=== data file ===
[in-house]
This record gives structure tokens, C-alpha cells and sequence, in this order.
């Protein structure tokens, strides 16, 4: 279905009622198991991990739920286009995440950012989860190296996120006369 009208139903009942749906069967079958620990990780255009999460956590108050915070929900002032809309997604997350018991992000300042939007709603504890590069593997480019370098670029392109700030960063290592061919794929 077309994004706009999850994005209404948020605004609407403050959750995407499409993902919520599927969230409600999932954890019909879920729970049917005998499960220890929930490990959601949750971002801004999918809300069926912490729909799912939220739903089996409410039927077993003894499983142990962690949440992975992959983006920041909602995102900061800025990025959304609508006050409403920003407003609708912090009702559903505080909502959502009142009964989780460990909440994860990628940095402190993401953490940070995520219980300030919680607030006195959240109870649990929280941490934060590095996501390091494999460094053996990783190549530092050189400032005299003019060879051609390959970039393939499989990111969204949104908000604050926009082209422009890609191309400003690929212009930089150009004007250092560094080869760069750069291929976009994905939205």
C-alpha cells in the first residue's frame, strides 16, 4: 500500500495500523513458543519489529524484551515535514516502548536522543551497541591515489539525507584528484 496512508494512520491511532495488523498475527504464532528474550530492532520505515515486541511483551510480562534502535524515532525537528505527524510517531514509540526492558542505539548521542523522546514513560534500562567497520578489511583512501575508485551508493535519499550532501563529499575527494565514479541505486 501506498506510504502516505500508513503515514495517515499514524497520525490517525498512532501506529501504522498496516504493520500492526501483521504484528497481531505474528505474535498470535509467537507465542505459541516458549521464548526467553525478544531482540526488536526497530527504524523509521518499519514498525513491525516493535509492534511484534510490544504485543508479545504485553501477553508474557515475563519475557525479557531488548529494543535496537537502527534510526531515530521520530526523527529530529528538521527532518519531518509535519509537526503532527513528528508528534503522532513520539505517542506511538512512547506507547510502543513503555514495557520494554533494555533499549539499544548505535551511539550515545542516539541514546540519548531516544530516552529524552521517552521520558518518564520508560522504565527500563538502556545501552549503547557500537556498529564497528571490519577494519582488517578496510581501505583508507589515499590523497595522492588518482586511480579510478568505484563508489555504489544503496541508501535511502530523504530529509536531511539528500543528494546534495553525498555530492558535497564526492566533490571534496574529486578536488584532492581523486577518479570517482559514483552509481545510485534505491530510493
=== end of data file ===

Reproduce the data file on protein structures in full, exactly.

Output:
[in-house]
This record gives structure tokens, C-alpha cells and sequence, in this order.
């Protein structure tokens, strides 16, 4: 279905009622198991991990739920286009995440950012989860190296996120006369 009208139903009942749906069967079958620990990780255009999460956590108050915070929900002032809309997604997350018991992000300042939007709603504890590069593997480019370098670029392109700030960063290592061919794929 077309994004706009999850994005209404948020605004609407403050959750995407499409993902919520599927969230409600999932954890019909879920729970049917005998499960220890929930490990959601949750971002801004999918809300069926912490729909799912939220739903089996409410039927077993003894499983142990962690949440992975992959983006920041909602995102900061800025990025959304609508006050409403920003407003609708912090009702559903505080909502959502009142009964989780460990909440994860990628940095402190993401953490940070995520219980300030919680607030006195959240109870649990929280941490934060590095996501390091494999460094053996990783190549530092050189400032005299003019060879051609390959970039393939499989990111969204949104908000604050926009082209422009890609191309400003690929212009930089150009004007250092560094080869760069750069291929976009994905939205």
C-alpha cells in the first residue's frame, strides 16, 4: 500500500495500523513458543519489529524484551515535514516502548536522543551497541591515489539525507584528484 496512508494512520491511532495488523498475527504464532528474550530492532520505515515486541511483551510480562534502535524515532525537528505527524510517531514509540526492558542505539548521542523522546514513560534500562567497520578489511583512501575508485551508493535519499550532501563529499575527494565514479541505486 501506498506510504502516505500508513503515514495517515499514524497520525490517525498512532501506529501504522498496516504493520500492526501483521504484528497481531505474528505474535498470535509467537507465542505459541516458549521464548526467553525478544531482540526488536526497530527504524523509521518499519514498525513491525516493535509492534511484534510490544504485543508479545504485553501477553508474557515475563519475557525479557531488548529494543535496537537502527534510526531515530521520530526523527529530529528538521527532518519531518509535519509537526503532527513528528508528534503522532513520539505517542506511538512512547506507547510502543513503555514495557520494554533494555533499549539499544548505535551511539550515545542516539541514546540519548531516544530516552529524552521517552521520558518518564520508560522504565527500563538502556545501552549503547557500537556498529564497528571490519577494519582488517578496510581501505583508507589515499590523497595522492588518482586511480579510478568505484563508489555504489544503496541508501535511502530523504530529509536531511539528500543528494546534495553525498555530492558535497564526492566533490571534496574529486578536488584532492581523486577518479570517482559514483552509481545510485534505491530510493